A couple years ago, Netflix declared binge watching as the new normal, sharing research conducted by a third-party surveyor on their behalf that indicated that 61 percent of TV streamers binge watch regularly. This was the closest data available to understanding binging trends on Netflix, until now.
Jumpshot analyzed Netflix viewership across the U.S. in the first three months of 2016, to better understand what, when, and how users are watching. Compared to a survey, which typically includes a small panel of incentivized individuals, Jumpshot’s data is based on the online behavior of a global panel of 100 million consumers, collected click by click—reaching 160 billion on a monthly basis—to unearth genuine trends in online behavior. Our findings indicate that short, digestible, and entertaining content is the basic requirement for binge-able shows. Read on for our data-driven streaming findings.
Binge watching 101
First, let’s define binge-watching. The survey mentioned above included 1,500 individuals that stream at least one show a week, but binge-watching was defined so vaguely that it can refer to anything from daily to bi-weekly viewing habits. To us, that’s amateur hour, pun intended—that’s literally one hour of 30 Rock. Our definition of binge-watching is streaming five episodes or more in one day. The results were not disappointing.
Our data shows that almost one in five Netflix users watch at least five titles on any given day. Men are 11 percent more likely to binge watch than women, and they tend to binge later in the evening. And Gen Xers (35-44 years old) are the most active on Netflix, as they are 36 percent more likely to watch five or more titles in a given day than any other age group.
The beginning of the year was a fairly slow period for Netflix. Despite the unconventional rise in popularity of Making a Murderer in early January, and the release of the fourth season of House of Cards in March, Netflix Originals were not the most popularly binged shows on Netflix in Q1 2016.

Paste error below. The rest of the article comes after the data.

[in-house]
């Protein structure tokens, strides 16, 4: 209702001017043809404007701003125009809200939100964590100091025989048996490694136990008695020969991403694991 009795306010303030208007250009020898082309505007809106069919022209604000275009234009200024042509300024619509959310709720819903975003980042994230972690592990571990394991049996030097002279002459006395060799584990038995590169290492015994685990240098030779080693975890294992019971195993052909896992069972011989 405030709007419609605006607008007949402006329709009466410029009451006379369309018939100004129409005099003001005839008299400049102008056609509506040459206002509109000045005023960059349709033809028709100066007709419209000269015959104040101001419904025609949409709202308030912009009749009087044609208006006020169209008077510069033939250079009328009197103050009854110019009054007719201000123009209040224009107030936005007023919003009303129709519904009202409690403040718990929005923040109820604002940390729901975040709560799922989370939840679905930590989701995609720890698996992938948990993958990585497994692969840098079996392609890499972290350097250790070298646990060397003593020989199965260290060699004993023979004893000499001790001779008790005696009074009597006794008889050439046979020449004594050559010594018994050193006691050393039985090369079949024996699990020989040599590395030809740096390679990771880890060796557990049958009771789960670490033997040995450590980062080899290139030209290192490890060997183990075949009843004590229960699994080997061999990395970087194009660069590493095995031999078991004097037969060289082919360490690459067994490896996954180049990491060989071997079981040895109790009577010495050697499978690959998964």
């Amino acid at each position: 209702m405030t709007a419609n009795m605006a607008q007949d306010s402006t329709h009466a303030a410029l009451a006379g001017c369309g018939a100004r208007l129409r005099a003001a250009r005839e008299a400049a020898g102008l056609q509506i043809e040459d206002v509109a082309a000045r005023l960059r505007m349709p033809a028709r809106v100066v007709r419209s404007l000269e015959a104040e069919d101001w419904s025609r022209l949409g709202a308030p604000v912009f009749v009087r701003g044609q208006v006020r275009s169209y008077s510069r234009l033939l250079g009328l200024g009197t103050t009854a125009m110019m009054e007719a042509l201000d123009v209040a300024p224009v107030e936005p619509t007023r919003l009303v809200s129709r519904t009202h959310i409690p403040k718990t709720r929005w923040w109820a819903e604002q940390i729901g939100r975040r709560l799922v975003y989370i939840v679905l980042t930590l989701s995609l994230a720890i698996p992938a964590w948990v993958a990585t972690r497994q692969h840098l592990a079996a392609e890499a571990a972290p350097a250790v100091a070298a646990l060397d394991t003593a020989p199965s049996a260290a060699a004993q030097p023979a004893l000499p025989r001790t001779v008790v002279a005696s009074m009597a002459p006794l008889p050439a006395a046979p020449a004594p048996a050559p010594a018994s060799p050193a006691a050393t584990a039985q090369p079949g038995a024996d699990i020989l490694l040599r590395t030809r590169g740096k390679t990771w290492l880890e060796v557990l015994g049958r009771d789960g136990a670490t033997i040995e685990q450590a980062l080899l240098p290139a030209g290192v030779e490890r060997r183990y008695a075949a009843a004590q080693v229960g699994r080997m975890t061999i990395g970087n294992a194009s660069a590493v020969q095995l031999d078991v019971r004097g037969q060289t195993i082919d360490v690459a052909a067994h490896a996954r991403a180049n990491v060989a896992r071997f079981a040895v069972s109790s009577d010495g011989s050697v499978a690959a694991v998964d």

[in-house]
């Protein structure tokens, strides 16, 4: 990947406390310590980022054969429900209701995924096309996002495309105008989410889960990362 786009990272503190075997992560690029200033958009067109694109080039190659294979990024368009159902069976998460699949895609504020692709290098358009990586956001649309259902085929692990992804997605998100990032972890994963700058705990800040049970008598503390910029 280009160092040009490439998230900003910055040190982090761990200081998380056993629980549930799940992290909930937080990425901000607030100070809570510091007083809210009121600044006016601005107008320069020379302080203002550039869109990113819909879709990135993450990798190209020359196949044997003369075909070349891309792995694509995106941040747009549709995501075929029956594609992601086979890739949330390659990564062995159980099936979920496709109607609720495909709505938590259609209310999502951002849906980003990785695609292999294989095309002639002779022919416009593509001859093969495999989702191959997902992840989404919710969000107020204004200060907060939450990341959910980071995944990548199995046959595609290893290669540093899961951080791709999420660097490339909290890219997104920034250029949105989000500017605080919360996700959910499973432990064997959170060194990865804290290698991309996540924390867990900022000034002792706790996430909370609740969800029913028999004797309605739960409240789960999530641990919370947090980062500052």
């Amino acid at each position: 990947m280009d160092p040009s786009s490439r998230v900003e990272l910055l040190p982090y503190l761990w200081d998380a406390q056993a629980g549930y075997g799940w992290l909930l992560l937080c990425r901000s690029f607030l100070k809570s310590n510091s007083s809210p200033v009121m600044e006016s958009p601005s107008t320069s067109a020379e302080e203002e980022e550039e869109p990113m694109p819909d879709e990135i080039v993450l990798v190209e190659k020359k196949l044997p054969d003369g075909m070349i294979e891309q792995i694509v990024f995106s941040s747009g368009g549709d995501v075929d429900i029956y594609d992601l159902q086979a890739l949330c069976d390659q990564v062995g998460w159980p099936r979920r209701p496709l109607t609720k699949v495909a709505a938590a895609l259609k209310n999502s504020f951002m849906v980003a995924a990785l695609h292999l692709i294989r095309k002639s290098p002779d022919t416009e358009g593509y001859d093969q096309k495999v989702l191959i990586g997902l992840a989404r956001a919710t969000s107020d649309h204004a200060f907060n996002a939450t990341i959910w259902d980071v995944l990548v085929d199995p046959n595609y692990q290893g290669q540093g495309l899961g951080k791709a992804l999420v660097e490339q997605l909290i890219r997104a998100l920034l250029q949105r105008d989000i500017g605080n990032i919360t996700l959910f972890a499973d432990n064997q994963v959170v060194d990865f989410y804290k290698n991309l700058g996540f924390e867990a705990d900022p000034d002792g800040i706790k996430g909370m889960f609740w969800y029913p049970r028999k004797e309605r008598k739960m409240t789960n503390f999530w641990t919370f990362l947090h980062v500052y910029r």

Top 10 Most Binged TV Shows on Netflix
- Family Guy
- The Office
- Parks and Recreation
- Nurse Jackie
- American Dad!
- New Girl
- How I Met Your Mother
- It’s Always Sunny in Philadelphia
It’s interesting to see that all ten shows are comedic sitcoms, that is if you include dark comedy in the mix. They are all under 30 minutes in length, making them easier to ingest in large quantities. It’s clear that comedies are easier to binge-watch (Have you ever tried binge-watching Lost? What’s up with the polar bear? The numbers? The smoke monster?) and, Netflix has made a concerted effort to create original sitcoms such as The Unbreakable Kimmy Schmidt, BoJack Horseman, and Master of None, but none of these topped the list.
Netflix Originals shelf life
Netflix’s most widely-known original shows include House of Cards, Orange is the New Black, and Narcos, but it remains to be seen if these shows are truly binge-able. Our data shows that unique viewership on Netflix Originals peaks in the first three days a show is available. After the first 30 days, viewership typically drops by 74 percent.
As Netflix delves deeper into its original programming strategy and takes on major production companies in the making, all of this seems like a lot of effort for three days of binge-watching. Maybe binge-watching really is the new normal, but is it sustainable?
Bottom line: Surveys based on a small group of incentivized participants are simply not enough. To fully understand consumer behavior you need to look beyond your own web properties and focus on actual behavior. Jumpshot’s data is based on clickstream activity of 100 million global individuals, providing you with a better understanding of consumers’ entire online lives.